“You’re working your way through a lot of stress,” he told one recently, nodding his head.
“You’re, like, super-solid ... we’re real impressed,” he told another. “We want you guys doing well because it matters to you.”
Everyone, including probation officers, treatment specialists, and local, county, and state law enforcement, is in the room, offering support, and at times, applauding a defendant’s accomplishment.
It’s clear Floerke knows a lot about them. Over time, they get to know a lot about him, too.
Soft-spoken with a casual, Matthew McConaughey-like cadence to his voice, Floerke shares details of his life with defendants as if they were co-workers or friends. They know that he likes to vacation in the Boundary Waters, that he commutes to work on a mountain bike, and that he drives an old car and fixes old cars for his kids to drive.
Floerke often runs into defendants in the community, too. He might see one while he’s walking down the street or at a restaurant or carwash. He and his wife made a home for their five children in working-class West Duluth.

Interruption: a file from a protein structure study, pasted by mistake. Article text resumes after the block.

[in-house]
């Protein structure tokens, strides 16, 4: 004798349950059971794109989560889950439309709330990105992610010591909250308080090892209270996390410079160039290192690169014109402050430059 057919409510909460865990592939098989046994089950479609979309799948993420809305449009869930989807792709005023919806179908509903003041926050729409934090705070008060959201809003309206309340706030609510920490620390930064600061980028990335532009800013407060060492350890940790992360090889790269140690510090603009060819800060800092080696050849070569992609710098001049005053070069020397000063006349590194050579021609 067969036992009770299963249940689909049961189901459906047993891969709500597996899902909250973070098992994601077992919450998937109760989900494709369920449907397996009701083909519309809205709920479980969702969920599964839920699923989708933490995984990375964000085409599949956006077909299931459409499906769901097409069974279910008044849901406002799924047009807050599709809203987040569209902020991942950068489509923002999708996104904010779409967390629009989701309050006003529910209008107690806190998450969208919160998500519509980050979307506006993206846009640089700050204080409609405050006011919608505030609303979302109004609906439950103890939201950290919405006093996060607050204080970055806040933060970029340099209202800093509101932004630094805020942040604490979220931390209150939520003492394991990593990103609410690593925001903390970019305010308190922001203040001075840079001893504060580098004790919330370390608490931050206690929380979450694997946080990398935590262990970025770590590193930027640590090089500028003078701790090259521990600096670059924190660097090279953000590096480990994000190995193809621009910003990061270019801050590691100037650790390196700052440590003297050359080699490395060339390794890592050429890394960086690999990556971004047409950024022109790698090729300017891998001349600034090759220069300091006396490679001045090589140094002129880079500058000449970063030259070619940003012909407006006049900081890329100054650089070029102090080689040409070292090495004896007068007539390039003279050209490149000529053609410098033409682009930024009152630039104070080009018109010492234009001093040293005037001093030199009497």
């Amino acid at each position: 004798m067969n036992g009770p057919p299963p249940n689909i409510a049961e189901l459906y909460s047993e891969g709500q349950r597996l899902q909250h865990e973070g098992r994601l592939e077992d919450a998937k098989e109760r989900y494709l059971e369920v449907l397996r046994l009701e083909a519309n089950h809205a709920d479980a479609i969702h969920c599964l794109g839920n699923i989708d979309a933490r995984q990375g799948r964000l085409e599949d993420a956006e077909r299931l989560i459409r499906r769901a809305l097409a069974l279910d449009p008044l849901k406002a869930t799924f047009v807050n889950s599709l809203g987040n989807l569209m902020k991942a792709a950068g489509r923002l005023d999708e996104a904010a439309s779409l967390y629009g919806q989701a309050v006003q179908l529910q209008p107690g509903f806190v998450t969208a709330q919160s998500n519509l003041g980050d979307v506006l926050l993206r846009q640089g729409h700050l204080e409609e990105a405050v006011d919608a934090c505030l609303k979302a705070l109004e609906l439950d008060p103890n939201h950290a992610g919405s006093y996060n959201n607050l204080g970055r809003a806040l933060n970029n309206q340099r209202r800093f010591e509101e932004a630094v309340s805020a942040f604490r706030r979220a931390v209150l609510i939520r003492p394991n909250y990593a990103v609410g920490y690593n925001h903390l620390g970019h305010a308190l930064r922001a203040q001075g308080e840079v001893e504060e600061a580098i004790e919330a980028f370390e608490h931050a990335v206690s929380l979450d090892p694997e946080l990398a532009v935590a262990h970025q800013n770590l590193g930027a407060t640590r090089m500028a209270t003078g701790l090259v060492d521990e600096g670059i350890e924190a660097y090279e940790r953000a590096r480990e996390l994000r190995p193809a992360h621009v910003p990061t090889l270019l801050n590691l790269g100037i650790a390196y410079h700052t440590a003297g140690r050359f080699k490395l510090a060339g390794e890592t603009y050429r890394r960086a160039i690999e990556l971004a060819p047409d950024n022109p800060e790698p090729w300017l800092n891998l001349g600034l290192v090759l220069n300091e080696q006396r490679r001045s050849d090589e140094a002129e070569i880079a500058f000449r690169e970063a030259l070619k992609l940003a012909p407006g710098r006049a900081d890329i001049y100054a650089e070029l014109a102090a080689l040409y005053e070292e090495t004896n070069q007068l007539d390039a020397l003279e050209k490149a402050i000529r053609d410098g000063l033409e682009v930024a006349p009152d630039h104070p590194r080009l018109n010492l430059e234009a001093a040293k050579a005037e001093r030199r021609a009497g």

“There’s so much ‘us and them’ in our society,” he says. “It’ll sound hokey, but that’s part of why I live on the west side ... I don’t want to be separate from folks.”
When defendants have setbacks, Floerke exudes understanding.
In court on a summer Friday, one man had said he was embarrassed and ashamed that he’d slipped up and done drugs. The man hadn’t been caught, but had volunteered his transgression to his probation officer.
“Relapse happens. We figure it out. We get back on our feet,” Floerke told him. “You were honest about it. I got no rocks to throw at you.”